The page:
Francois Hollande has become the latest EU leader to demand that Britain must pay a heavy economic price for leaving the EU.
The French President – who called the likely hard Brexit the biggest crisis in the EU’s history – said its future depended on a determination to be tough in the talks to follow.
He said: “We need to remain strong. If not, we will threaten the very principles of the European Union. That could lead to other countries or regions wanting to leave the EU to gain so-called benefits but without any inconvenience or rules.”
President Hollande added: “There must be a threat, there must be a risk, there must be a price. Otherwise we will be in a negotiation that cannot end well.”
The comments echo those of the German Chancellor Angela Merkel and lay bare rising opposition in EU capitals to Theresa May’s negotiating strategy, revealed at this week’s Conservative conference.
The Prime Minister said she wanted to “operate” within the EU's single market, yet end free movement of people and the jurisdiction of the European Court of Justice.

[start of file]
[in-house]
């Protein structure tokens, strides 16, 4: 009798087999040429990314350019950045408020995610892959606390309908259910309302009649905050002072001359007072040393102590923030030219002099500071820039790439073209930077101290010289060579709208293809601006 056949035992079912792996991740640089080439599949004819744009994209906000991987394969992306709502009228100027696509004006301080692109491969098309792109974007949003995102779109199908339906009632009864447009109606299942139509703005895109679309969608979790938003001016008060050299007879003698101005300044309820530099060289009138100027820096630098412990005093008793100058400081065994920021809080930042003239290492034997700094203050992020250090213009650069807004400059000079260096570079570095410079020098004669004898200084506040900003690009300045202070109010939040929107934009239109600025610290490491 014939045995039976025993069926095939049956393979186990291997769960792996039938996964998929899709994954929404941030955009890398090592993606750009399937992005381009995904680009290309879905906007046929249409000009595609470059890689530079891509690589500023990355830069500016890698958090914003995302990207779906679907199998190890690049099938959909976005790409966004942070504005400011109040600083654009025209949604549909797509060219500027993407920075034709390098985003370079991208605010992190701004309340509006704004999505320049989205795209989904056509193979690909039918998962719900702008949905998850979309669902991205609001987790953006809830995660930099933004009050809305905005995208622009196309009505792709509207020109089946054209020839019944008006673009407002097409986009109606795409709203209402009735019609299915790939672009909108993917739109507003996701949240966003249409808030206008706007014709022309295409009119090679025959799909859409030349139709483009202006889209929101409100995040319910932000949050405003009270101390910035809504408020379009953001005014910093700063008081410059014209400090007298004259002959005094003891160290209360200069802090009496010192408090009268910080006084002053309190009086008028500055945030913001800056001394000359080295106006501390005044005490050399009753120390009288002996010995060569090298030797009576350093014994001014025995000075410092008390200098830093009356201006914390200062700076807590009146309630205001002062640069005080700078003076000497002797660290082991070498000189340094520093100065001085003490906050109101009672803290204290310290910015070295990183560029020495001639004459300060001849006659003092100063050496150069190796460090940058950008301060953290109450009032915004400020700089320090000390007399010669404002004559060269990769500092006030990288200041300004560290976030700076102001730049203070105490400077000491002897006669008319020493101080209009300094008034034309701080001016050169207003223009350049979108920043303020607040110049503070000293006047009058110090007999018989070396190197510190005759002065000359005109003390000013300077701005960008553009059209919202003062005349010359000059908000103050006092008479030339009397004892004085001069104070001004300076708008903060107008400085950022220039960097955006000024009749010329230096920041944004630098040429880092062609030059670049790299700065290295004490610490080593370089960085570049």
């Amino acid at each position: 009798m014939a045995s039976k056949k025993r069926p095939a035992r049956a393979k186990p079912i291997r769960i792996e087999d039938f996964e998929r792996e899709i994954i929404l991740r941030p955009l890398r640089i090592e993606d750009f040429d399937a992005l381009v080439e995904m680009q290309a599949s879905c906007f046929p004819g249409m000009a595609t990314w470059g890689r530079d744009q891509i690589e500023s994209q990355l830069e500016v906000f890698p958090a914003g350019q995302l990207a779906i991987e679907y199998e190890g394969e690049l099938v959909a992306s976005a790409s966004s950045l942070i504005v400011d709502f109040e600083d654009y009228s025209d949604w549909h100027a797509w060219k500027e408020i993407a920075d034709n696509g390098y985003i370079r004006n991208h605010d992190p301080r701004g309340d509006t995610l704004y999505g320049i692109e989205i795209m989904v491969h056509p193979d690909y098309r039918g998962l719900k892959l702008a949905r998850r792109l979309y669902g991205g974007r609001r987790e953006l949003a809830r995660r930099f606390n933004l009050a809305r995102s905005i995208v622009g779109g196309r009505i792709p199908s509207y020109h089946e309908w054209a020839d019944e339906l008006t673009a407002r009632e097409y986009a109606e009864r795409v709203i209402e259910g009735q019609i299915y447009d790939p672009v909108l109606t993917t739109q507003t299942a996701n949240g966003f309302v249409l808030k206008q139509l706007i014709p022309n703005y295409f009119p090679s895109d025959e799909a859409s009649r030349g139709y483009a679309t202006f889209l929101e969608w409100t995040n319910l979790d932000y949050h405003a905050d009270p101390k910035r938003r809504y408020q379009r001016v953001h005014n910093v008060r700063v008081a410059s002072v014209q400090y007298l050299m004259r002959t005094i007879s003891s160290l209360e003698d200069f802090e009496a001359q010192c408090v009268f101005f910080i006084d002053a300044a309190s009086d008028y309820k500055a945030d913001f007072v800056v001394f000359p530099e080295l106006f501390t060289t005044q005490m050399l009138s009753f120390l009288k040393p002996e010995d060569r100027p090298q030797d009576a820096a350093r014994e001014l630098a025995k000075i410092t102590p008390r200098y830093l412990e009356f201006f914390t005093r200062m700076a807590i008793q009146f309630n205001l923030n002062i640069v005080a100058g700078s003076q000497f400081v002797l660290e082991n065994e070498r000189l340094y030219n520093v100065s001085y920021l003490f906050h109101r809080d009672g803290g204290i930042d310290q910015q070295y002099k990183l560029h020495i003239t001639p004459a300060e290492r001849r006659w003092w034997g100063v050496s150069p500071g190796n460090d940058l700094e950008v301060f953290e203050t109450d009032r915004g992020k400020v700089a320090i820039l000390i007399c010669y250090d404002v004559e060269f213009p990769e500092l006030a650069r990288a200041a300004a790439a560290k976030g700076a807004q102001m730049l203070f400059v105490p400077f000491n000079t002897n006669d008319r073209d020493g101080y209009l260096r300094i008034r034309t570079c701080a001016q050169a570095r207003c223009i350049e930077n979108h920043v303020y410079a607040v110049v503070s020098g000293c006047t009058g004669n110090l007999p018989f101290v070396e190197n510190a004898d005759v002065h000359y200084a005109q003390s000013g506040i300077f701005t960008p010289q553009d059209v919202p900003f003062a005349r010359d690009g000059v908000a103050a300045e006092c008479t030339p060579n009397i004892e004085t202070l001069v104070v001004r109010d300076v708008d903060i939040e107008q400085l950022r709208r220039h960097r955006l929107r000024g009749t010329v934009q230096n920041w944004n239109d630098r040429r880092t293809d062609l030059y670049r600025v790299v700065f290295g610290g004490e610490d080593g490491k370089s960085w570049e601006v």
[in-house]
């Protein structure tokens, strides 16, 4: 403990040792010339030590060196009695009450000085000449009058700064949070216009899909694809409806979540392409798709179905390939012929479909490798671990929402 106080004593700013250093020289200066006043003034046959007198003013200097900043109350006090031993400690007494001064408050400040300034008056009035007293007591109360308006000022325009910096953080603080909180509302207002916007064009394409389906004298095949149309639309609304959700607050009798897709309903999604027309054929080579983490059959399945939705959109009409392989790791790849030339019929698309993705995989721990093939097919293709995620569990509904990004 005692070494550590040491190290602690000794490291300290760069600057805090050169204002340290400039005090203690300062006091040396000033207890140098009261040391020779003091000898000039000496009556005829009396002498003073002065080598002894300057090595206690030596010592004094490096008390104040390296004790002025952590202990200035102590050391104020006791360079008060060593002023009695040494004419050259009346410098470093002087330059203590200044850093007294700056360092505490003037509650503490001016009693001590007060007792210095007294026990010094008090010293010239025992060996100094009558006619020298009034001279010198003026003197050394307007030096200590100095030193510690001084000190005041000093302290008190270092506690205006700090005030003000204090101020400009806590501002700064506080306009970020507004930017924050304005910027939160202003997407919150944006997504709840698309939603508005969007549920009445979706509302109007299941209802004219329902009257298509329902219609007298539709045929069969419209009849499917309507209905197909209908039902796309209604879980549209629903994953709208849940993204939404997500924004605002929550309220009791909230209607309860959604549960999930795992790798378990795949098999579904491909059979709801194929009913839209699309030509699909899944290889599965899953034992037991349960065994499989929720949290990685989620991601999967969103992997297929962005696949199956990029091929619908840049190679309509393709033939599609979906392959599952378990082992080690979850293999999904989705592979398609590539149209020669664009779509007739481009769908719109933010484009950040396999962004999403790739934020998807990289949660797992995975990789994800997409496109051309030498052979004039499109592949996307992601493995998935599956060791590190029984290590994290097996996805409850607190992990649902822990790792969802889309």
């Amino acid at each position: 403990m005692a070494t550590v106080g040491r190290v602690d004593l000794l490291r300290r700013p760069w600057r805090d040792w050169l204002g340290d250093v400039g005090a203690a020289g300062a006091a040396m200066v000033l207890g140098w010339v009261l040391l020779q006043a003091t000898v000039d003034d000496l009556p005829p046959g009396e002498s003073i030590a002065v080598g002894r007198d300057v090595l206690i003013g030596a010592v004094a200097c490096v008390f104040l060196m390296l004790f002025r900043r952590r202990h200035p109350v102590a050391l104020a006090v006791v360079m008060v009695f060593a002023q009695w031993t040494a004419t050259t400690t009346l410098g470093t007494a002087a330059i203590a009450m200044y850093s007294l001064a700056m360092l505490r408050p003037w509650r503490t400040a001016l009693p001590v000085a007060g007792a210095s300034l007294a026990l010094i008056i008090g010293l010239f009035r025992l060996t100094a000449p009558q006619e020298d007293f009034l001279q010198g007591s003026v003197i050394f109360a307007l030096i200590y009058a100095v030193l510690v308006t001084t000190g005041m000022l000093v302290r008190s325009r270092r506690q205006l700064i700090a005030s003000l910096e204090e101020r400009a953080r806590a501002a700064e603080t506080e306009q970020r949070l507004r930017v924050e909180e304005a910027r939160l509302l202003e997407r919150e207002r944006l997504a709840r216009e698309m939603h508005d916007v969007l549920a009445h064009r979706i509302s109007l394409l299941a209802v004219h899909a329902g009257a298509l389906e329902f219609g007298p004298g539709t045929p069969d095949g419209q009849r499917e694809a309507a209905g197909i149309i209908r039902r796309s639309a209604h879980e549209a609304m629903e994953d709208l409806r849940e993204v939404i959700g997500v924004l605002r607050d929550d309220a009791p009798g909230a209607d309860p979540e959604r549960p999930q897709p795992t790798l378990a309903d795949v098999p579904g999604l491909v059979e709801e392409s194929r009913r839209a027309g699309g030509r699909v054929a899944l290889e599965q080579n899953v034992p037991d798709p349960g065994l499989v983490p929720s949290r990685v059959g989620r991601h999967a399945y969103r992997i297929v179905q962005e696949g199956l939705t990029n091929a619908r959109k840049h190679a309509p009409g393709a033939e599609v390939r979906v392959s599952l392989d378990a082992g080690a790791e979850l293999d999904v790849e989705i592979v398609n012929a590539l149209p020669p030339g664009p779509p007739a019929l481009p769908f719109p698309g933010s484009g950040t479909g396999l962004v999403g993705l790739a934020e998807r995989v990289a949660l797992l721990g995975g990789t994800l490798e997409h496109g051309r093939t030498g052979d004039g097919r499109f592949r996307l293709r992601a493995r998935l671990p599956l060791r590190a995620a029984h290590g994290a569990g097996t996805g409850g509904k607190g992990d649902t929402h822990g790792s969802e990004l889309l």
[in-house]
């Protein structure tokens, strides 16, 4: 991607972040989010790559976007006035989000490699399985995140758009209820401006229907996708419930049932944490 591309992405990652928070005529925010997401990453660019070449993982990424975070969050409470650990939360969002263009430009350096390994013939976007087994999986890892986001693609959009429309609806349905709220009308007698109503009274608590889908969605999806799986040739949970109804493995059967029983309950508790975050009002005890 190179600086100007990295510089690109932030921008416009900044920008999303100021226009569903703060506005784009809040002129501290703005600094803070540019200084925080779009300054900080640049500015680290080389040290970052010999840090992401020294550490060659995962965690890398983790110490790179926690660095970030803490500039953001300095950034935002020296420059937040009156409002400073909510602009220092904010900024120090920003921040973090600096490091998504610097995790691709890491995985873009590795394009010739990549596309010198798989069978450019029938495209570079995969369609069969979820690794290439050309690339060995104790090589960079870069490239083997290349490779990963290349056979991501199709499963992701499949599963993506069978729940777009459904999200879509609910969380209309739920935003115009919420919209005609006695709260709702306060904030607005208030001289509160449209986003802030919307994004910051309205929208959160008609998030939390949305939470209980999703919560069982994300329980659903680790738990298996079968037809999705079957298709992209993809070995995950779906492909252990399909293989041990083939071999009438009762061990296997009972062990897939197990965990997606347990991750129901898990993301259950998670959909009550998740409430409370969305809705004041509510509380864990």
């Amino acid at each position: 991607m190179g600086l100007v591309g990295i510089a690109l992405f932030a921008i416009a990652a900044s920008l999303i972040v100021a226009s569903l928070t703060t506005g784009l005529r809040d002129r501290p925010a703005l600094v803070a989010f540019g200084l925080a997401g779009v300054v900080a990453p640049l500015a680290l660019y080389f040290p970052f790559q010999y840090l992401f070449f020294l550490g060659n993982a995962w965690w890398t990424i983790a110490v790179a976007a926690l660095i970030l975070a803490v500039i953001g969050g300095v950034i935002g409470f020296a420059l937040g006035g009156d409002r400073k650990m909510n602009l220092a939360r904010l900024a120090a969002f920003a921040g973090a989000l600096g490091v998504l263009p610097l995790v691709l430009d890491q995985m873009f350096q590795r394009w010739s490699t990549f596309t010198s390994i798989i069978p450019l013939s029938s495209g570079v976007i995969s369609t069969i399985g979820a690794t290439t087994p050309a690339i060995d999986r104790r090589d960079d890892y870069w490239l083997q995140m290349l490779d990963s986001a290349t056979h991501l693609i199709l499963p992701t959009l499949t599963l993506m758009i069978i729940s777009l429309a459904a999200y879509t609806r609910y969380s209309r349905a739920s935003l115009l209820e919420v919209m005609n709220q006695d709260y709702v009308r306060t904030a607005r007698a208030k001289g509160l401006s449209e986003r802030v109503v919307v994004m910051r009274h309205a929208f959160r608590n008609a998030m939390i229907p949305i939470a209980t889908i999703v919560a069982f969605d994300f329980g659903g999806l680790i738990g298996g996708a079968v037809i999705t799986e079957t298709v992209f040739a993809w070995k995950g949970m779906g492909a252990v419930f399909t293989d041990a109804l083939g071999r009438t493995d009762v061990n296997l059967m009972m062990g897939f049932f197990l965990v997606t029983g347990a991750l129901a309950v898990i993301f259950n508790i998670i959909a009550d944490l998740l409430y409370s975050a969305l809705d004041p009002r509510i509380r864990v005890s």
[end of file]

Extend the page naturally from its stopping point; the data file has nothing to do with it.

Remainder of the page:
Meanwhile, Amber Rudd, the Home Secretary, provoked an outcry across the continent with a plan for UK-based companies to list how many foreign workers they employ
Ms Merkel, the German chancellor, won thunderous applause from German business leaders yesterday when she pledged not to allow special concessions for Britain, if it threatened the single market.
Hours later, President Hollande delivered the same message to guests at the 20th anniversary of a pro-EU think tank founded by Jacques Delors, the former EU Commission chief. He recalled how Margaret Thatcher “wanted to stay in Europe, but she wanted a cheque in return”, adding: “Now, the UK wants to leave and pay nothing. It’s not possible.”
The comments are a rebuff to pro-Brexit Cabinet ministers, who have insisted that European exporters will force its leaders to give Britain a good deal on tariff-free access to the single market.
Some analysts suggested they helped trigger the pound’s nosedive on Asian markets on Thursday night, to as low as $1.1841 at one point.
President Hollande is under pressure from a resurgent far-right National Front, which has also demanded a referendum on EU membership.
Italy's deputy foreign minister, told the Financial Times that Britain was starting to resemble the rise of nationalist parties in Hungary and Poland. Mario Giro said it was “taking on those tones that we see in Eastern Europe”, adding: “This is not the UK that we have always known.”
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